On June 17, 1845, the Dominicans, under the command of General Antonio Duvergé, invaded Haiti in retaliation for Haitian border raids. The invaders captured two towns on the Plateau du Centre and established a bastion at Cachimán.[4] Haitian President Jean-Louis Pierrot quickly mobilized his army and counterattacked on July 22, driving the invaders from Cachimán and back across the frontier.[1] On August 6, Pierrot ordered his army to invade the Dominican Republic. On September 17, 1845 the Dominicans defeated the Haitian vanguard near the frontier at Estrelleta where the Dominican "square" repulsed, with the use of bayonets, a Haitian cavalry charge.[2] On September 27, 1845, Dominican Gen. Francisco Antonio Salcedo defeated a Haitian army at the battle of "Beler," a frontier fortification.[2] Salcedo was supported by Adm. Juan Bautista Cambiaso's squadron of three schooners, which blockaded the Haitian port of Cap-Haïtien.[7][page needed] Among the dead were three Haitian generals. On October 28, other Haitians armies attacked the frontier fort "El Invencible" and were repulsed after five hours of hard fighting.[2][1] In a significant naval action between the Hispaniolan rivals, a Dominican squadron captured 3 small Haitian warships and 149 seamen off Puerto Plata on December 21.[1]

Battle of Las Carreras (April 21, 1849)

On March 9, 1849, President Faustin Soulouque of Haiti led 18,000 troops in an invasion of the Dominican Republic. Dominican General (and presidential contender) Santana raised 400 soldiers and, with the help of several gunboats, routed the Haitian invaders at the Battle of Las Carreras on April 21–22. The battle opened with a cannon barrage and devolved into hand-to-hand combat.[2] Three Haitian generals were killed. As the remnants of the Haitian army retreated along the southern coastal road, they were under fire from a small Dominican squadron.[2]

[At the first encounter] ... a division of negro troops of Faustin ran, and their commander, Gen. Garat, was killed. The main body, eighteen thousand troops, under the Emperor, encountered four hundred Dominicans with a field piece, and notwithstanding the disparity of force, the latter charged and caused the Haytiens to flee in every direction ... Faustin came very near falling into the enemy's hands. They were once within a few feet of him, and he was only saved by Thirlonge and other officers of his staff, several of whom lost their lives. The Dominicans pursued the retreating Haytiens some miles until they were checked and driven back by the Garde Nationale of Port-au-Prince, commanded by Robert Gateau, the auctioneer.[8]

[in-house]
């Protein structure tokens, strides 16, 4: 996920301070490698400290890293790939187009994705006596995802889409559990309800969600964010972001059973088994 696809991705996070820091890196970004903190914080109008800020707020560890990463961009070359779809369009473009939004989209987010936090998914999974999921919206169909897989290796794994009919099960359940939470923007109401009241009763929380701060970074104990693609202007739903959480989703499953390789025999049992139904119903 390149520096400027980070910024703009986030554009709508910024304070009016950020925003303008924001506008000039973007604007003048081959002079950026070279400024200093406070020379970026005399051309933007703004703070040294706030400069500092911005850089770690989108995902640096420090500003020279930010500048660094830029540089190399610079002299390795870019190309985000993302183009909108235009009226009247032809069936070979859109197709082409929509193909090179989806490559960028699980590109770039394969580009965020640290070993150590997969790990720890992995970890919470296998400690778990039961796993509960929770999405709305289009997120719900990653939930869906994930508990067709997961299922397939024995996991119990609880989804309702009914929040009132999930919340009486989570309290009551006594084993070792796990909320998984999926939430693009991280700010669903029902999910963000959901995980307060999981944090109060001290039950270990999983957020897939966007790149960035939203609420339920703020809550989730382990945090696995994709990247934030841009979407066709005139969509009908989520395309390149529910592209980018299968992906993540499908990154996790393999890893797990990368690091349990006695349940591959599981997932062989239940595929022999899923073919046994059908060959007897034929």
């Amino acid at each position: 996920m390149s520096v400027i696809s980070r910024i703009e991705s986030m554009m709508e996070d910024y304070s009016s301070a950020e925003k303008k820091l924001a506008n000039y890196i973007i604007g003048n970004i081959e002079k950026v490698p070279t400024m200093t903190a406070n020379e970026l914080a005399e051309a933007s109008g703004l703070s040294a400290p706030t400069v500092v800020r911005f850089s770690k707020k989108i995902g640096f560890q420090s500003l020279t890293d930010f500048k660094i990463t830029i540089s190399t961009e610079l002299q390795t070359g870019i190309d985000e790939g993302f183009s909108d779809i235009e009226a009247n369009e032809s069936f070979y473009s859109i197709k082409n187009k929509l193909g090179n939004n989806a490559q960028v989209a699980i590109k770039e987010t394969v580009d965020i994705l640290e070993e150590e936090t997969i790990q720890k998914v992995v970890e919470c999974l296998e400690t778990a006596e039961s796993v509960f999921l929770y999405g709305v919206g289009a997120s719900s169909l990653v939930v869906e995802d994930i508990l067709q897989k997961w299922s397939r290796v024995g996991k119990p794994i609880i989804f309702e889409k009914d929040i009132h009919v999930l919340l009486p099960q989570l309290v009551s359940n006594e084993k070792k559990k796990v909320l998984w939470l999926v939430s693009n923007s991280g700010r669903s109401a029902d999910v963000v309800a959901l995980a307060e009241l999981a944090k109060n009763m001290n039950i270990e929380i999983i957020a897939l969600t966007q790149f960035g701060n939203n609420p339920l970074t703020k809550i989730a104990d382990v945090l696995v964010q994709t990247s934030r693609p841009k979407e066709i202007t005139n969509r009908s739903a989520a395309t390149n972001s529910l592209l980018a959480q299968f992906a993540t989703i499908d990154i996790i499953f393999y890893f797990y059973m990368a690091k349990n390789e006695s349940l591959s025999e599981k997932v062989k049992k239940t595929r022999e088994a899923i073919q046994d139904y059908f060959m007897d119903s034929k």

In November 1849, a small naval campaign was undertaken in which Dominican government schooners captured Anse-à-Pitres and one or two other villages on the southern coast of Haiti, which were sacked and burned by the Dominicans.[9] The Dominicans also captured Dame-Marie, which they plundered and set on fire.[10]

By late 1854 the Hispaniolan nations were at war again. On November, 2 Dominican ships captured a Haitian warship and bombarded two Haitian ports.[1] In November 1855, Soulouque, having proclaimed himself Emperor Faustin I of a Haitian empire which he hoped to expand to include the Dominican Republic, invaded his neighbor again, this time with a ravaging and looting army of 30,000 men marching in three columns.[1] But again the Dominicans proved to be superior soldiers, defeating Soulouque's army, which vastly outnumbered them.[11]

Battles[edit]

Notes[edit]

  1. ^ a b c d e f Clodfelter 2017, p. 302.
  2. ^ a b c d e f g h i j Scheina 2003.
  3. ^ The members of La Trinitaria.
  4. ^ a b Clodfelter 2017, p. 301.
  5. ^ Caamaño Grullón, Claudio (2007). Caamaño: Guerra Civil 1965. Tomo I. Mediabyte, pp. 10. ISBN 9789945130461.
  6. ^ Romero, Santo (2008). Raíces étnico-culturales y divisiones territoriales de nuestra isla. Búho. ISBN 9789945162530.
  7. ^ a b c Showalter 2013.
  8. ^ Philadelphia Public Ledger, January 28, 1856.
  9. ^ Schoenrich 1918.
  10. ^ Léger 1907, p. 202.
  11. ^ It was the last Haitian invasion, but Haiti did not formally recognize the independence of the Dominican Republic until 1874.

References[edit]

  • Clodfelter, Micheal (2017). Warfare and Armed Conflicts: A Statistical Encyclopedia of Casualty and Other Figures, 1492-2015 (4th ed.). McFarland.
  • Knight, Franklin W. (2014). The Modern Caribbean. UNC Press Books.
  • Léger, Jacques Nicolas (1907). Haiti: Her History and Her Detractors. The Neale Publishing Company.
  • Marley, David (2005). Historic Cities of the Americas: An Illustrated Encyclopedia. ABC-CLIO.
  • Matibag, E. (2003). Haitian-Dominican Counterpoint: Nation, State, and Race on Hispaniola. Springer.
  • Scheina, Robert L. (2003). Latin America's Wars. Potomac Books.
  • Schoenrich, Otto (1918). Santo Domingo: A Country with a Future. Library of Alexandria.
  • Showalter, Dennis (2013). Imperial Wars 1815-1914. London: Amber Books. ISBN 978-1-78274-125-1. OCLC 1152285624.
  • Smith, Matthew J. (2014). Liberty, Fraternity, Exile: Haiti and Jamaica after Emancipation. UNC Press Books.